Having a list of qualities you need in a partner keeps you from being blinded by chemistry — because let’s be honest, just because someone buckles your knees doesn’t mean you should enter into a relationship with him.
However, in over a decade of working with single people, I’ve seen hundreds of lists and not one of them included what I believe are the three most important qualities lovers need to build a healthy, sustainable relationship. Here’s what both you and your partner need to make a relationship work.
1. Seriously, you both really need to be ready to commit.
If I had a dollar for every client who told me that they dated someone for months, only to find out they weren’t ready or willing to commit, I’d be a rich man. Being ready means being totally done with any past lovers in your life in every emotional, physical and legal way. Don’t look for loopholes in this. Even if someone is single, it doesn’t mean they’re ready to commit. A person is “ready” when their heart is wide open, completely free of any attachment or aversion towards their former lovers:
• If they’re separated and not officially divorced, they’re not ready.
• If they’re involved with an ex financially or logistically (e.g. owning property, businesses, cars, insurance policies, etc.) other than child support or alimony, they’re not ready.
• If they harbor resentment toward their ex, blaming, criticizing and hating them, they’re not ready.
2. You also need to be willing to commit.
Being “ready” is about ones emotional availability, but being “willing” is different. It’s about one’s aspiration: Do they want a long-term, exclusive relationship? Because, while you can be ready for a relationship, it doesn’t mean you’re willing to be in one. How can you tell if a person is willing to commit? Well, you have to ask them and I know people can lie about their intentions. So keep this in mind: People who tell the truth use very few words and make direct eye contact as they speak. However, those who are hiding their true feelings do the opposite. Ask something like, “Do you want to be married, have a family, white-picket fence, that sort of thing?” (This kind of question might not be appropriate on a first date, but by the third, it most certainly is.)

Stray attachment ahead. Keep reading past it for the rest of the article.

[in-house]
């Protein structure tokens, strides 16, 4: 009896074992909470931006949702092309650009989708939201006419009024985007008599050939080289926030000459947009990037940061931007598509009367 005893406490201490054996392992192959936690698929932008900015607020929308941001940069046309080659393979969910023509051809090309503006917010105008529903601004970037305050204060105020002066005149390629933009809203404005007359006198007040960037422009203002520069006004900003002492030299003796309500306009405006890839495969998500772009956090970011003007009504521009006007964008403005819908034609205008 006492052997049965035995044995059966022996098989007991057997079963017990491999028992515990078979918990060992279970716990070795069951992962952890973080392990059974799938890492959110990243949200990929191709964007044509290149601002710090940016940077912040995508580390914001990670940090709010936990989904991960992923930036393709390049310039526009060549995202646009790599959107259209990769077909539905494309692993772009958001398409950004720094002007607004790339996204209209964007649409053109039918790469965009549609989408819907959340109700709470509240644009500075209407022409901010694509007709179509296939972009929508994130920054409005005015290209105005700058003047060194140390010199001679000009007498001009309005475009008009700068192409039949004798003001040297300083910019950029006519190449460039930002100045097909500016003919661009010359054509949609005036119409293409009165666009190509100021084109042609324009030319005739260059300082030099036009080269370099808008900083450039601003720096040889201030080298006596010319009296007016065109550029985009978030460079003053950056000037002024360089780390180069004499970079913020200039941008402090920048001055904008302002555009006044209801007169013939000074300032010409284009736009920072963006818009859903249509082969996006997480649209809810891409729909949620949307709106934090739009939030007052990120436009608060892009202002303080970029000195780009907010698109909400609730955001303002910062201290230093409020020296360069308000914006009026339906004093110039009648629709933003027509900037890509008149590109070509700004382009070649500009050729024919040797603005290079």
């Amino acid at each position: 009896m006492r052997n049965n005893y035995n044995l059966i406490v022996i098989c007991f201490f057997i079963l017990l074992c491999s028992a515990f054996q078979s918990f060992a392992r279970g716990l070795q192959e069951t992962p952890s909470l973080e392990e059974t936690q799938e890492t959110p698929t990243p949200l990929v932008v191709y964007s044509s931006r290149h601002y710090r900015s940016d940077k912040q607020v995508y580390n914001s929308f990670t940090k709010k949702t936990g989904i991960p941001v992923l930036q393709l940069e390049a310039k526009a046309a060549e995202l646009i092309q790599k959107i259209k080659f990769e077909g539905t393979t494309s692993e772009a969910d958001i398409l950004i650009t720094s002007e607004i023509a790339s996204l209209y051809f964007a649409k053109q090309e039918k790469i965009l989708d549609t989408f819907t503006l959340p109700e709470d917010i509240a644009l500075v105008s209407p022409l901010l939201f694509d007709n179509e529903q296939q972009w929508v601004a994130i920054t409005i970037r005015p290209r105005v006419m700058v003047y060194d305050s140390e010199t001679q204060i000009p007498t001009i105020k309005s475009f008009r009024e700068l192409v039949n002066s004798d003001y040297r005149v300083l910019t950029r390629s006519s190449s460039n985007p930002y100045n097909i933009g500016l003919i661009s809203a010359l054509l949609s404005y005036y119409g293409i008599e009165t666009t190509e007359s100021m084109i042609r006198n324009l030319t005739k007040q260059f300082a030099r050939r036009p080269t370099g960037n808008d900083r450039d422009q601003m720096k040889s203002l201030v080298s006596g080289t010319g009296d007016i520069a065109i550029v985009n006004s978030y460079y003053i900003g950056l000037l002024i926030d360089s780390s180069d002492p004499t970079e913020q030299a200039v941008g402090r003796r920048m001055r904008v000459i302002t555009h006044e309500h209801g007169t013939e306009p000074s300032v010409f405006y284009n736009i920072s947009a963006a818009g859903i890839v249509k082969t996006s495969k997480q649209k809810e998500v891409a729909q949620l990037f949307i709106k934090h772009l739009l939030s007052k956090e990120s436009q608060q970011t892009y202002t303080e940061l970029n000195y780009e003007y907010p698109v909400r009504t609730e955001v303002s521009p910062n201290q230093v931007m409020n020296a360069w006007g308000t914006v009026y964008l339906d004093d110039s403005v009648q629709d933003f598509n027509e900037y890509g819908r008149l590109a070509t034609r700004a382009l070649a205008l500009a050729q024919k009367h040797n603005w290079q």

3. You have to actually like the opposite s*x—and that’s not as simple as it sounds.
This is a lot different than being attracted to the opposite s*x. You can want to rip a man’s clothes off but hate him for otherwise, well, acting like a man, and vice versa. Many men don’t actually like women, and vice versa: Men can dislike femininity and women can dislike masculinity. Rather than discuss the reasons for this, it’s more valuable to talk about how to tell if someone truly likes the opposite s*x—or not. There are two primary signs:
Men need to be in touch with their feminine sides, to their feeling and emotions. Be careful of the guy who’s wrapped up in his macho-man, tough-guy bullshit. He doesn’t like his feminine side and he won’t like yours either. You also need to be aware of how he responds to your feminine side: Does he stay present with you when you’re expressing your emotions or does he discount your feelings and tell you to go talk to your girlfriends?
Conversely, and so that we don’t fall into man-bashing, be careful of a woman who scoffs and sneers at a man’s inclination to problem-solve, achieve and compete. It can mean she’s uncomfortable with her masculine side and she won’t like his either. Additionally, if she rebels at a man’s tendency to do rather than talk, it’s another indication that she may not like masculinity. So the second thing on your list of desired qualities should be to find a partner who likes the opposite s*x or the opposite s*xual energy. (And, again, you don’t get off the hook here. Do you like the opposite s*x?)
4. Be open to relationship coaching and counseling.
The third item on your list of desired qualities should be to find someone willing to be coached or counseled. Why? Because even the best relationships go through tough times! No matter how much chemistry and compatibility you share, no matter how good your communication is and no matter how spiritually aligned you are, you will get stuck. So you better choose a partner who is open to getting outside help: Most couples can’t solve their own problems because they’re simply too close to them. How can you tell if someone is open to coaching? Well, if they are, they’ve either been coached in the past or are being coached now—in business, finance, fitness, or even in a sport like golf or tennis. In other words, they have a history of working with someone to help them get unstuck, succeed or make some sort of positive change in their life. Beware of the know-it-all, lone-ranger type, someone who’s too private and proud to seek outside help. (And by the way, it’s not always the man.) When your relationship hits the inevitable rough spot, how will you work through it if either of you refuses to open themselves to outside insight and feedback?
These are the most important, and most overlooked, qualities in a life partner. Ignore them at your peril. But if you put them on your list and if they’re true in your life, then you’re ready to attract lasting love.